An American businessman in dispute with the Department of Motor Vehicles (DMV) paid his bill of $ 3000 with five wheelbarrows containing 300,000 coins.
Nick Stafford from Cedar Bluff, Virginia, delivered so many coins that the DMV automatic meters failed to cope with the volume.
His delivery follows a discussion he had with the Virginia DMV branch for contacting his staff for tax investigations.
It took at least seven hours to count the coins, working late.
They finally finished work early Thursday morning.
Mr. Stafford told the BBC that he protested because he wanted government departments to be more responsive to public investigations.
"It should not matter if you pay $ 300 a year in income tax or pay $ 300,000 a year in income taxes like me, because the backbone of a free democracy / republic starts with government transparency, period, "he said.
Mr Stafford explains on his company's website that his dispute with the DMV arose because the department would not give him direct telephone numbers of whom to contact to register three vehicles and pay sales tax – bearing in mind that he owns three houses in different places.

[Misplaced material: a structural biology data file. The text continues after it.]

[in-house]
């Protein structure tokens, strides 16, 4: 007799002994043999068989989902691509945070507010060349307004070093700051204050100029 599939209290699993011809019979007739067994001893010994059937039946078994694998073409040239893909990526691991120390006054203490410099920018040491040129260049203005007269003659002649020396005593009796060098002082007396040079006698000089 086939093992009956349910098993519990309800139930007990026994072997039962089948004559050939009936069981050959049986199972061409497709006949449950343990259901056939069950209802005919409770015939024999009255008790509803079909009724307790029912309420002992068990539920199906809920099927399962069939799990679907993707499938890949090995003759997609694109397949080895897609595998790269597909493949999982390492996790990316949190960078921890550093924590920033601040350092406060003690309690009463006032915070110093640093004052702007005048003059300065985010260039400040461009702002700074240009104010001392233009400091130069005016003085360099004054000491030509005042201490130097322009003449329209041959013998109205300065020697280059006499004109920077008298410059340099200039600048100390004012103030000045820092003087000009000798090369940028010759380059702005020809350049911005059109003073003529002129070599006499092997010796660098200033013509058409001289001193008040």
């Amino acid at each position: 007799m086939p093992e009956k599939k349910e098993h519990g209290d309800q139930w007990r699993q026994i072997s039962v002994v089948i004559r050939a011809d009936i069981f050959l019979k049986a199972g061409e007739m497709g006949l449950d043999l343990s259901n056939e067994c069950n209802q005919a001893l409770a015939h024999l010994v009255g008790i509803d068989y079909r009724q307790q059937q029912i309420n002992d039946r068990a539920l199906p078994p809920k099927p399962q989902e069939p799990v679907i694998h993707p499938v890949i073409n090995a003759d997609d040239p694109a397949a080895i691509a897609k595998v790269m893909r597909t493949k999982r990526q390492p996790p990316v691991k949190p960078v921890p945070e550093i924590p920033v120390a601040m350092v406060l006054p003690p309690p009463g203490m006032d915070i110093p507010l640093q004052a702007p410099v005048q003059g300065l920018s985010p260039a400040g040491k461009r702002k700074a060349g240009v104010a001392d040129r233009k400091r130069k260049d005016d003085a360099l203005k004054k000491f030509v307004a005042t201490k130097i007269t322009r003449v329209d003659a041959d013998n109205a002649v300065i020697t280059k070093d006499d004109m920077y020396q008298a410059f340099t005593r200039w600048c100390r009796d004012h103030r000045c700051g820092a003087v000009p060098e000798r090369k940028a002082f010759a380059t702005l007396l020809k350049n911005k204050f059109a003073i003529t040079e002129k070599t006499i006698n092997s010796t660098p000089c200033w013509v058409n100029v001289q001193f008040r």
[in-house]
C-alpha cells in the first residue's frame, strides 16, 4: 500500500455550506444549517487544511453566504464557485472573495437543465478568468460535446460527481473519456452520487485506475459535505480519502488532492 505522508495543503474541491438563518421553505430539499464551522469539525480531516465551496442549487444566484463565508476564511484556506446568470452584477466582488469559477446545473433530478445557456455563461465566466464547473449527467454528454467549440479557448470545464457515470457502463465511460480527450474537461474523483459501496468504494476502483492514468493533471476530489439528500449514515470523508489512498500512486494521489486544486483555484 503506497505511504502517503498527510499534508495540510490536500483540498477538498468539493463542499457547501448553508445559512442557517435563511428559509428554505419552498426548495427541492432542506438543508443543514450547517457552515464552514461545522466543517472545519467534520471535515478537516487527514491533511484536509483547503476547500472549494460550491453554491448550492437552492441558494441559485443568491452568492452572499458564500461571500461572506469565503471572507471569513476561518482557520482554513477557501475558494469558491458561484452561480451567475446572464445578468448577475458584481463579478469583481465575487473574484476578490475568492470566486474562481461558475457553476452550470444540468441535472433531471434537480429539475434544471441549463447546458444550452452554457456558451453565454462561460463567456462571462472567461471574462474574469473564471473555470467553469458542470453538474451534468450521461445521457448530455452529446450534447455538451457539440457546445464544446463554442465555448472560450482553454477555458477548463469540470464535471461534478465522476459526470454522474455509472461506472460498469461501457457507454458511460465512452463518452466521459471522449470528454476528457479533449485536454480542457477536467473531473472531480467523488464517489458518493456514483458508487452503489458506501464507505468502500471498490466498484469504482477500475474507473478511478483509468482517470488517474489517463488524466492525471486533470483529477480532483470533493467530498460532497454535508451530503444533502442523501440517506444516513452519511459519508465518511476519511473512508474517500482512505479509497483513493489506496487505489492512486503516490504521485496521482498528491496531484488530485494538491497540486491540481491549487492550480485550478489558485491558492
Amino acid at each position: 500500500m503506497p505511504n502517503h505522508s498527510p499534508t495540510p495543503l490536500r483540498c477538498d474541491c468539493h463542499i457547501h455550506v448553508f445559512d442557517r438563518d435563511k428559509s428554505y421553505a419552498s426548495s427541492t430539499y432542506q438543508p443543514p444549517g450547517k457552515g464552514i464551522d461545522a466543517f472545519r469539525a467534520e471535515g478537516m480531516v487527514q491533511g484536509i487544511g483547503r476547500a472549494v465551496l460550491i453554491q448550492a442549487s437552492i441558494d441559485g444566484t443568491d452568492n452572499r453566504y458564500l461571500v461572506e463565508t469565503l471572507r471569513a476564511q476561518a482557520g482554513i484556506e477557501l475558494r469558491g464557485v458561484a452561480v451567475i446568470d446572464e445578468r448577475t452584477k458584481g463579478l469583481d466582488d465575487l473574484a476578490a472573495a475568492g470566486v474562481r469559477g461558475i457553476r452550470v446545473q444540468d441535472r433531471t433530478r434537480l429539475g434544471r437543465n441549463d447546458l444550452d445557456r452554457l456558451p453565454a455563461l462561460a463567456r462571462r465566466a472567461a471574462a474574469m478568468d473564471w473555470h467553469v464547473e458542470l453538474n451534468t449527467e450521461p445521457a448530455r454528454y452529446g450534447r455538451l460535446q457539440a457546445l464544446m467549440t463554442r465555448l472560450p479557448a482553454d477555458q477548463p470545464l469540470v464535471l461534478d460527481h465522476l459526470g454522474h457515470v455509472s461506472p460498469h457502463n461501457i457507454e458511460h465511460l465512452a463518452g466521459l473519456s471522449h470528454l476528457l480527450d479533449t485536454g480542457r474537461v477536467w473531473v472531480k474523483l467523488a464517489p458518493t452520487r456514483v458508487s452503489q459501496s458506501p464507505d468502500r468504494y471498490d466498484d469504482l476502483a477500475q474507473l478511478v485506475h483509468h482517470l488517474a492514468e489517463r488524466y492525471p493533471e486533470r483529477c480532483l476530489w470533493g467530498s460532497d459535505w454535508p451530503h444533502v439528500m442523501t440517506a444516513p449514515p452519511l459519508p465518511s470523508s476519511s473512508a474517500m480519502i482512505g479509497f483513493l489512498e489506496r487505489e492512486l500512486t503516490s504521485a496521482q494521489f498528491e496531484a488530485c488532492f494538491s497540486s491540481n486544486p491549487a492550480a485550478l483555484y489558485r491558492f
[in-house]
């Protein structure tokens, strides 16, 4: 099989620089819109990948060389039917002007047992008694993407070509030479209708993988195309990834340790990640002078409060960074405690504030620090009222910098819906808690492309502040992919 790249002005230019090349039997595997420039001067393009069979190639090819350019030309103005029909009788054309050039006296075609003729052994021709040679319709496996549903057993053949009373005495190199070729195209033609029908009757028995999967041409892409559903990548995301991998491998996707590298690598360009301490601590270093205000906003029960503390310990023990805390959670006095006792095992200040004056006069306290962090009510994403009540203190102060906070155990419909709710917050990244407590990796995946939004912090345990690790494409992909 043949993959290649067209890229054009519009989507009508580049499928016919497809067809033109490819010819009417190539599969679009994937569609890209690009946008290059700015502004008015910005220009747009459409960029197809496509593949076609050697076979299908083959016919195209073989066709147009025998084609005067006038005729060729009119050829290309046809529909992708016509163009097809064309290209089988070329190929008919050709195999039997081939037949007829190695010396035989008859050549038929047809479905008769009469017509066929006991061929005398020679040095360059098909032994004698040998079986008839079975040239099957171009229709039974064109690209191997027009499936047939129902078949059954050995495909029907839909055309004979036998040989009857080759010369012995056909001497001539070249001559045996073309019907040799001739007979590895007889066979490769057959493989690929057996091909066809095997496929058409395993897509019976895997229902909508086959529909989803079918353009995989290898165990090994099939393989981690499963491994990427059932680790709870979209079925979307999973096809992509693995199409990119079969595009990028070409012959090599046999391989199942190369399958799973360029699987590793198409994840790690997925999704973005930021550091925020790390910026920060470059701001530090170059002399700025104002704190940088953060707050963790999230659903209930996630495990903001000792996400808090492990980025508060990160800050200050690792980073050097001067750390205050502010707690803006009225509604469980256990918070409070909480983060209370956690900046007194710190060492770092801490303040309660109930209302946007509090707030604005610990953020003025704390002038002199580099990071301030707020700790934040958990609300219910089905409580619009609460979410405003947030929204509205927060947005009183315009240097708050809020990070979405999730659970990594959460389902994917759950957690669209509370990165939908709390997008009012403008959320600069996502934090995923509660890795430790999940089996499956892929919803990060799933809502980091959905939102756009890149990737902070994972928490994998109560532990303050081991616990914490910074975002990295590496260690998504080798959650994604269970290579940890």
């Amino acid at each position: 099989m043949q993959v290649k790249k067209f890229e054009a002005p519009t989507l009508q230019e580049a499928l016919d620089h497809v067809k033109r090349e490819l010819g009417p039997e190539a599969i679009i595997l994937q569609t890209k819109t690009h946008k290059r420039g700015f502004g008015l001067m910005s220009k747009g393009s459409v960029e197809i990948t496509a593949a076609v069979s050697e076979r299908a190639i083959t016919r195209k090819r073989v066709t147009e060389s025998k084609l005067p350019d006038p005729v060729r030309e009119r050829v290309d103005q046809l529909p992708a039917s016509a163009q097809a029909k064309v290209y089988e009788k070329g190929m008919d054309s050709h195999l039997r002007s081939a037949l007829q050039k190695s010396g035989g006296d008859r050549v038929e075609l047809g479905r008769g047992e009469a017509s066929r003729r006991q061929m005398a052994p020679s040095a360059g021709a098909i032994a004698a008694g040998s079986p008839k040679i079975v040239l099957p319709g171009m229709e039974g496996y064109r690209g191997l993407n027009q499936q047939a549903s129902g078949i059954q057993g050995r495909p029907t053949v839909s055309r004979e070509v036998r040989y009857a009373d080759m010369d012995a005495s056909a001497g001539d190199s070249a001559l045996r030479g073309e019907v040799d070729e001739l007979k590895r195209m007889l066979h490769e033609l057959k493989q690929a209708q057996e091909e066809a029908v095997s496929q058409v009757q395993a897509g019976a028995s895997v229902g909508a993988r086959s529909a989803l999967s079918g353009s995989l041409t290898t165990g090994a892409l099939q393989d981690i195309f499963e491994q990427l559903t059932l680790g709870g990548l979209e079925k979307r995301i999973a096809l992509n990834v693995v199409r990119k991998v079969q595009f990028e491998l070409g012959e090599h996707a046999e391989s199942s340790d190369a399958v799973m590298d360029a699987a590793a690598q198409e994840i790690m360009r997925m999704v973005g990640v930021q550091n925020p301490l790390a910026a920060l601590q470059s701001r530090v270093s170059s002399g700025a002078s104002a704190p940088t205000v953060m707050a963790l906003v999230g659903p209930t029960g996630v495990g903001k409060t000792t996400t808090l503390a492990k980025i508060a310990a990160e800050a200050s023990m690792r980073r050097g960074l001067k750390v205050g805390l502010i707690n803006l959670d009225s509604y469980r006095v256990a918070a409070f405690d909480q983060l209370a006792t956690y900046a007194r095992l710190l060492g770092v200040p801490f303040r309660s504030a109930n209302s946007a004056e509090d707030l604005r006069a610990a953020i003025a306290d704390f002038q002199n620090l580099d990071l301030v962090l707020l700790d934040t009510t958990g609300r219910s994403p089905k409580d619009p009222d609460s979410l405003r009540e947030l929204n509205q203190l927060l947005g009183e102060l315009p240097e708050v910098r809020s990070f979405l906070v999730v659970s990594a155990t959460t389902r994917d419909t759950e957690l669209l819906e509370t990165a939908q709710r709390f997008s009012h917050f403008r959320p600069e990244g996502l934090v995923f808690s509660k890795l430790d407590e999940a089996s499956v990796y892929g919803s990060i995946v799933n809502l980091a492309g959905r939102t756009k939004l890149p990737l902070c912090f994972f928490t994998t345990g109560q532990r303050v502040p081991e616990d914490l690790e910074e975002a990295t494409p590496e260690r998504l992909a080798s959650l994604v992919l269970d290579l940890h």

He submitted a Freedom of Information request to which a direct number would be given, the Bristol Herald Courier reported, and eventually received a number he could call. But when he did, he was informed that it should not be used to respond to requests from the public.
Mr. Stafford then asked to know the direct numbers of nine other tax offices, even though the DMV had answered his initial question. When he was refused, he went to court to discuss his case.
Payment by Nick Stafford
- Requests five wheelbarrows, which cost around $ 400
- It required 11 people who had been hired to open the paper rolls of coins, taking four hours
- It weighed 1,600 pounds (726 kg), heavier than a mature cow
- It took at least seven hours to be counted
sources:The Bristol Herald Courier / Nick Stafford website
At the beginning of this week, a judge rejected the three lawsuits presented, refusing his request to fine DMV and its employees. But the legal representatives of the state handed him the telephone numbers he requested, many of which were prominently published on his website.
Mr. Stafford says that the DMV had to accept its unusual form of payment because the US Coinage Act of 1965 states that the currencies are "legal tender for all debts, public burdens, taxes and fees".